Different Gut Microbiota for Patients with Hepatocellular Carcinoma

By Natalie Lo ‘21 Hepatocellular Carcinoma (HCC) is a common form of liver cancer and is possibly related to an infection of hepatitis B virus (HBV) since it can result in cancer formation through activation of oncogenic proteins, inflammation, and cirrhosis. Through a symbiotic relationship, microorganisms in the gut interact with organs in humans, such as the liver, and play an important role in nutrition … Continue reading Different Gut Microbiota for Patients with Hepatocellular Carcinoma

Coenzyme Q10 Has Protective Effects in Alzheimer’s Disease

By Natalie Lo ‘21 Alzheimer’s Disease (AD) is the most prevalent type of dementia with links to memory impairment and behavioral issues in those diagnosed. Although the cause of AD is unknown, molecular characteristics of the disease include the growth of β-amyloid oligomers, which form plaques that result in brain atrophy. Previous studies have shown that oxidative stress plays a role in the pathogenesis of … Continue reading Coenzyme Q10 Has Protective Effects in Alzheimer’s Disease

Neural Communication Patterns Found in the Brains of Children with Autism

By Annamaria Cavaleri ‘22 A team of researchers at San Diego State University studying MRI scans of school-age children’s brains recently discovered a unique communication pattern involving the amygdala in the brains of children with autism. This pattern involved unexpected detours and exits within the travel of information from one region of the brain to the other. It was shown that in children with autism, … Continue reading Neural Communication Patterns Found in the Brains of Children with Autism

Weight Loss Linked to Self-Control Brain Regions

By Annamaria Cavaleri ‘22 According to a recent study published in Cell Metabolism, weight loss success is linked to an active self-control region in the human brain. The hormones leptin and ghrelin play a role in signaling hunger cues during weight-loss. When weight is lost, the levels of these hormones in the body changes. Alain Dagher and her team at the Montreal Neurological Institute and … Continue reading Weight Loss Linked to Self-Control Brain Regions

Elimination of Pathogens by Signaling Interference

By Allan Mai ‘20 Ever see that probiotic label on the side of a container of yogurt or another dairy product and wonder what it means? Probiotic nutrition helps reduce pathogenic colonization of the intestines; however, until recently, researchers’ knowledge of the mechanism behind this process was ambiguous. Pipat Piewngam of Mahidol University in Thailand and his colleagues have discovered that the probiotic Bacillus works … Continue reading Elimination of Pathogens by Signaling Interference

The Preservation of Respiratory Function After a Traumatic Spinal Cord Injury

By Allan Mai ‘20 After a traumatic spinal cord injury, a primary cause for concern is the threat of a dysfunctional respiratory system; a means by which to preserve respiratory functions is needed to decrease mortality rates in patients with spinal cord injuries. In a recent study, Dr. Kajana Satkunendrarajah of the Kembril Research Institute in Toronto discovered a potential solution to this problem which … Continue reading The Preservation of Respiratory Function After a Traumatic Spinal Cord Injury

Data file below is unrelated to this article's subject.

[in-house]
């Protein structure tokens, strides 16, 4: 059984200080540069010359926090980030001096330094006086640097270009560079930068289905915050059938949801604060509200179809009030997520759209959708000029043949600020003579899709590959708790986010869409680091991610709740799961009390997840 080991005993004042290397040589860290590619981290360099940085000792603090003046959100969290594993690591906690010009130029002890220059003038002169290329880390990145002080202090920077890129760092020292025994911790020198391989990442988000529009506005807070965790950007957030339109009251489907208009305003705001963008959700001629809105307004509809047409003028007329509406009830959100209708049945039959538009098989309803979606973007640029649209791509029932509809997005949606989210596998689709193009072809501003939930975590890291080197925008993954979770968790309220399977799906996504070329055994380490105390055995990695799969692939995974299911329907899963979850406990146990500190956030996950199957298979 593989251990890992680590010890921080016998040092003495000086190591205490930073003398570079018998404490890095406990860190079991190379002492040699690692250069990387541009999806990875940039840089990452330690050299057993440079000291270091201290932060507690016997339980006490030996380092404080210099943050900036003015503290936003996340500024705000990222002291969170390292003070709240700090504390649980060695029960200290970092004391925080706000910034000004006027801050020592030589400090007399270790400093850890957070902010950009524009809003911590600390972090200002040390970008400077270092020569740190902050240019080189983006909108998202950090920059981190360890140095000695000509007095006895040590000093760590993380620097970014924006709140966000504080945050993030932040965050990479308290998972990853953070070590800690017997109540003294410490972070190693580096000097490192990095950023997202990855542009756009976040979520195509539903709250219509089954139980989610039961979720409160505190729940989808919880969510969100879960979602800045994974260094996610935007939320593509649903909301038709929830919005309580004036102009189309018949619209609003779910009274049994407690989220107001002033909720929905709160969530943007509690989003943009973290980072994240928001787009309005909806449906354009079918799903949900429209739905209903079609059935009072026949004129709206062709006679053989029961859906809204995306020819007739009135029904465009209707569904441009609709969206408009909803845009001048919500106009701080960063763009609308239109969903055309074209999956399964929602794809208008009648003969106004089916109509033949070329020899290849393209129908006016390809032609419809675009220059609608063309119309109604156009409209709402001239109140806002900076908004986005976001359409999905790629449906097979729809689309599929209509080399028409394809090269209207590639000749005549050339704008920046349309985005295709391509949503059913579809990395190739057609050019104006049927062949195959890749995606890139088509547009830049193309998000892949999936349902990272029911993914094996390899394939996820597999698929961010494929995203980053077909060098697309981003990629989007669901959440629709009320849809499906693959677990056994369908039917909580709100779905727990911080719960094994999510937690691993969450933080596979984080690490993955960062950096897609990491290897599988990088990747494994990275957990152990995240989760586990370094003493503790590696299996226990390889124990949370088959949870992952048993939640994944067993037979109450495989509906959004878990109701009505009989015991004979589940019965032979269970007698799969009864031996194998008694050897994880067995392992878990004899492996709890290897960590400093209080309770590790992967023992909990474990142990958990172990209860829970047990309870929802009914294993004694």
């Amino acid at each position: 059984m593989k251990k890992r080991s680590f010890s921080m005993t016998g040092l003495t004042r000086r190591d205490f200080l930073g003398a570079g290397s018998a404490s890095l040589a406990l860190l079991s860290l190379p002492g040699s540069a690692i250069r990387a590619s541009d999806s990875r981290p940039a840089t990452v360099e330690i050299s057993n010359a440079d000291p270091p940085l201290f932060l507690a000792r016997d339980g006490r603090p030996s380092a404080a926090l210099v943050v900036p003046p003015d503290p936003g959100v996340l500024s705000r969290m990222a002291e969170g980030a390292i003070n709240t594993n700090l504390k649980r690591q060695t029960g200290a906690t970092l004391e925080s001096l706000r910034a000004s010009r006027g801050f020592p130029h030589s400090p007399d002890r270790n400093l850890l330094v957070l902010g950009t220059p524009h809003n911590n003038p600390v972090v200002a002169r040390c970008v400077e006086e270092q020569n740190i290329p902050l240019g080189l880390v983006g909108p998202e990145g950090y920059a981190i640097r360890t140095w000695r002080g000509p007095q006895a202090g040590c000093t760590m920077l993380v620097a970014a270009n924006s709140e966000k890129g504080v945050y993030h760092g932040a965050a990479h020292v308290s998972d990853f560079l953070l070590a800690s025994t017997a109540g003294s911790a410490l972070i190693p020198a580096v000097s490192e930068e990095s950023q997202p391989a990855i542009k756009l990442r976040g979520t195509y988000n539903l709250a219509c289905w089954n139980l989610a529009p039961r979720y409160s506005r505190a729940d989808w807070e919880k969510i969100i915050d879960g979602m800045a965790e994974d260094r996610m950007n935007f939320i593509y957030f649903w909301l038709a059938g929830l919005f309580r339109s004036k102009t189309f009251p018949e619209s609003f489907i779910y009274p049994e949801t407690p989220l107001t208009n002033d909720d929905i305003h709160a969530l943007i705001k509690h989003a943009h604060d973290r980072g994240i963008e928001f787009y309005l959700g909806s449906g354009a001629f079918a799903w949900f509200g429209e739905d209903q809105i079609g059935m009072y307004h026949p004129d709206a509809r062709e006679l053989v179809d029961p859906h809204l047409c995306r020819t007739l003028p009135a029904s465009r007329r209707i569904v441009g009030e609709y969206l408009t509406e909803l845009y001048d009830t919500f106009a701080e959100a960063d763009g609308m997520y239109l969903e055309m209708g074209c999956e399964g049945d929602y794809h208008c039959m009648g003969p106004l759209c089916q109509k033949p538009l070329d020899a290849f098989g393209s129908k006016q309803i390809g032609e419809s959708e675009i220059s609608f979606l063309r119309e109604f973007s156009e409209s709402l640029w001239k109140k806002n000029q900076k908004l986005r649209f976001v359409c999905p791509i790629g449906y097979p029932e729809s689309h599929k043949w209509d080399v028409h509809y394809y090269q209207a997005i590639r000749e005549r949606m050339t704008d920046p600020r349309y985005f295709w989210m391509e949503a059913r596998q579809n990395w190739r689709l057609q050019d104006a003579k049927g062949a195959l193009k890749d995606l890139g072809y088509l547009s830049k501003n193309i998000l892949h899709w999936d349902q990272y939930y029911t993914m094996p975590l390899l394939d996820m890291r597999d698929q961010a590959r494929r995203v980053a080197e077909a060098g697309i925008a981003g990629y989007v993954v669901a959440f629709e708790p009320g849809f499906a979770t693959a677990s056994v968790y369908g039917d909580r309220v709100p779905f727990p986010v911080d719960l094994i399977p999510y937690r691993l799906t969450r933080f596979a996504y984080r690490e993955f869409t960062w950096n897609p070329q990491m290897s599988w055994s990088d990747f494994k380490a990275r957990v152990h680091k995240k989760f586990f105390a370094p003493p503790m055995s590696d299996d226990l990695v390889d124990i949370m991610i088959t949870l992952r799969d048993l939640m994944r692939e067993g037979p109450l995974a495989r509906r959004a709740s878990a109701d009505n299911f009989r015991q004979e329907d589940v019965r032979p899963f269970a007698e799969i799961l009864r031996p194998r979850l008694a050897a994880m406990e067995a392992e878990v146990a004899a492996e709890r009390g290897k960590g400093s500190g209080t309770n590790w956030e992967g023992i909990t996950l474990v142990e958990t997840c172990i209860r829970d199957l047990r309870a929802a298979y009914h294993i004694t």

Using the Genome to Forecast Health

By Allan Mai ‘20 Wouldn’t it be convenient if researchers could tell how likely an individual is to have a certain disease just by looking at his or her genome? Researchers are doing exactly that by looking at over 6.6 million points of the human genome; according to Sekar Kathiresan, a geneticist at Massachusetts General Hospital (Mass General), scientists now have the ability to calculate … Continue reading Using the Genome to Forecast Health

An Environmentally Friendly Solution for Oil Contaminated Soils

By Raymond Cheung ‘22 Global oil production is on the rise; in 2017, a record of 92.6 million barrels were processed daily (1). Although the petroleum refining process is needed to refine crude oil into usable products, the process often generates significant amounts of oil sludge. These oil sludges contain toxic chemicals that are hazardous to the environment and as a result, are difficult to … Continue reading An Environmentally Friendly Solution for Oil Contaminated Soils

Tree Diversity and Climate Change

By Raymond Cheung ‘22 Since trees can absorb greenhouse gases through photosynthesis, reforestation efforts are becoming a more crucial way to combat climate change. However, new research suggests that the number of tree species planted is as essential as the quantity. A recent study conducted by Yuanyuan Huang and more than sixty scientists from China, Switzerland, and Germany analyzed over 150,000 trees planted in the … Continue reading Tree Diversity and Climate Change

Sleep Deprivation and Performance

By Raymond Cheung ‘22 Sleep is a necessity that many do not get enough of on a daily basis. Sleep deprivation can significantly impair cognitive function, which can prove dangerous and costly for intensive jobs. While the adverse effects of sleep deprivation on performance are not new, a recent study by Michelle E. Stepan and researchers from Michigan State University employed a large controlled sample … Continue reading Sleep Deprivation and Performance